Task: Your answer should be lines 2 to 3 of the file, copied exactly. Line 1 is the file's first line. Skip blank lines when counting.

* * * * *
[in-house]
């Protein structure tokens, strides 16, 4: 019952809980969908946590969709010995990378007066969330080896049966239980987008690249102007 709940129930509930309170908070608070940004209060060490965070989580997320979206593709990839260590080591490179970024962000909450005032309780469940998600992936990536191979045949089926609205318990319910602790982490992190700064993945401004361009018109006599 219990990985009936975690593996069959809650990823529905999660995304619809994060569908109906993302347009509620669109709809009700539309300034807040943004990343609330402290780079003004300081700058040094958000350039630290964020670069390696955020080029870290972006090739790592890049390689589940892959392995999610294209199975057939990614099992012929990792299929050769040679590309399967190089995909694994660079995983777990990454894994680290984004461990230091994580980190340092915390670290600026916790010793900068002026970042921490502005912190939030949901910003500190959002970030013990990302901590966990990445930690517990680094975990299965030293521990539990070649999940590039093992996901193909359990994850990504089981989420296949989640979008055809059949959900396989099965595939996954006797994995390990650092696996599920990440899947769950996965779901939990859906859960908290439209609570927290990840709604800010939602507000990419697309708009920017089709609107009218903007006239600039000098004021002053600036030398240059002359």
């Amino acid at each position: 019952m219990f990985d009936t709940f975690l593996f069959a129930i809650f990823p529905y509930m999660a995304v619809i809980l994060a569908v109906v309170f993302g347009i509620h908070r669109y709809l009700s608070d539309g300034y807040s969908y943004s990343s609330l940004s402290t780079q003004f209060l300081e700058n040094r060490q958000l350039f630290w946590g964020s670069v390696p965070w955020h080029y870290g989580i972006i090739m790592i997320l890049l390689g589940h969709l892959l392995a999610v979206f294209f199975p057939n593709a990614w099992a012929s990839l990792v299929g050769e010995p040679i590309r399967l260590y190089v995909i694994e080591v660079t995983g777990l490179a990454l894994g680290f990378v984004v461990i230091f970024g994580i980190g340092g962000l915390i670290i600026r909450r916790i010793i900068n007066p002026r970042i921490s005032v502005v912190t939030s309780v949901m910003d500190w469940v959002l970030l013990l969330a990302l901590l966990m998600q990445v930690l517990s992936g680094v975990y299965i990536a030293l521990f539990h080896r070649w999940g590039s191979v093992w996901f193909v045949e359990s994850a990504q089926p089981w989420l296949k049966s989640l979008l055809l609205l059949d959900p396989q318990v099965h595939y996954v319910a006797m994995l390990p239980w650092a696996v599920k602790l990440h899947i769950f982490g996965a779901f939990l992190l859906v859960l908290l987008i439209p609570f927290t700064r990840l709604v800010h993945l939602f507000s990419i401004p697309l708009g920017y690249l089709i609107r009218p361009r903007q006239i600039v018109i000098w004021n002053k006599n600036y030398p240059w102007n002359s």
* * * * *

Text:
């Protein structure tokens, strides 16, 4: 019952809980969908946590969709010995990378007066969330080896049966239980987008690249102007 709940129930509930309170908070608070940004209060060490965070989580997320979206593709990839260590080591490179970024962000909450005032309780469940998600992936990536191979045949089926609205318990319910602790982490992190700064993945401004361009018109006599 219990990985009936975690593996069959809650990823529905999660995304619809994060569908109906993302347009509620669109709809009700539309300034807040943004990343609330402290780079003004300081700058040094958000350039630290964020670069390696955020080029870290972006090739790592890049390689589940892959392995999610294209199975057939990614099992012929990792299929050769040679590309399967190089995909694994660079995983777990990454894994680290984004461990230091994580980190340092915390670290600026916790010793900068002026970042921490502005912190939030949901910003500190959002970030013990990302901590966990990445930690517990680094975990299965030293521990539990070649999940590039093992996901193909359990994850990504089981989420296949989640979008055809059949959900396989099965595939996954006797994995390990650092696996599920990440899947769950996965779901939990859906859960908290439209609570927290990840709604800010939602507000990419697309708009920017089709609107009218903007006239600039000098004021002053600036030398240059002359």
């Amino acid at each position: 019952m219990f990985d009936t709940f975690l593996f069959a129930i809650f990823p529905y509930m999660a995304v619809i809980l994060a569908v109906v309170f993302g347009i509620h908070r669109y709809l009700s608070d539309g300034y807040s969908y943004s990343s609330l940004s402290t780079q003004f209060l300081e700058n040094r060490q958000l350039f630290w946590g964020s670069v390696p965070w955020h080029y870290g989580i972006i090739m790592i997320l890049l390689g589940h969709l892959l392995a999610v979206f294209f199975p057939n593709a990614w099992a012929s990839l990792v299929g050769e010995p040679i590309r399967l260590y190089v995909i694994e080591v660079t995983g777990l490179a990454l894994g680290f990378v984004v461990i230091f970024g994580i980190g340092g962000l915390i670290i600026r909450r916790i010793i900068n007066p002026r970042i921490s005032v502005v912190t939030s309780v949901m910003d500190w469940v959002l970030l013990l969330a990302l901590l966990m998600q990445v930690l517990s992936g680094v975990y299965i990536a030293l521990f539990h080896r070649w999940g590039s191979v093992w996901f193909v045949e359990s994850a990504q089926p089981w989420l296949k049966s989640l979008l055809l609205l059949d959900p396989q318990v099965h595939y996954v319910a006797m994995l390990p239980w650092a696996v599920k602790l990440h899947i769950f982490g996965a779901f939990l992190l859906v859960l908290l987008i439209p609570f927290t700064r990840l709604v800010h993945l939602f507000s990419i401004p697309l708009g920017y690249l089709i609107r009218p361009r903007q006239i600039v018109i000098w004021n002053k006599n600036y030398p240059w102007n002359s």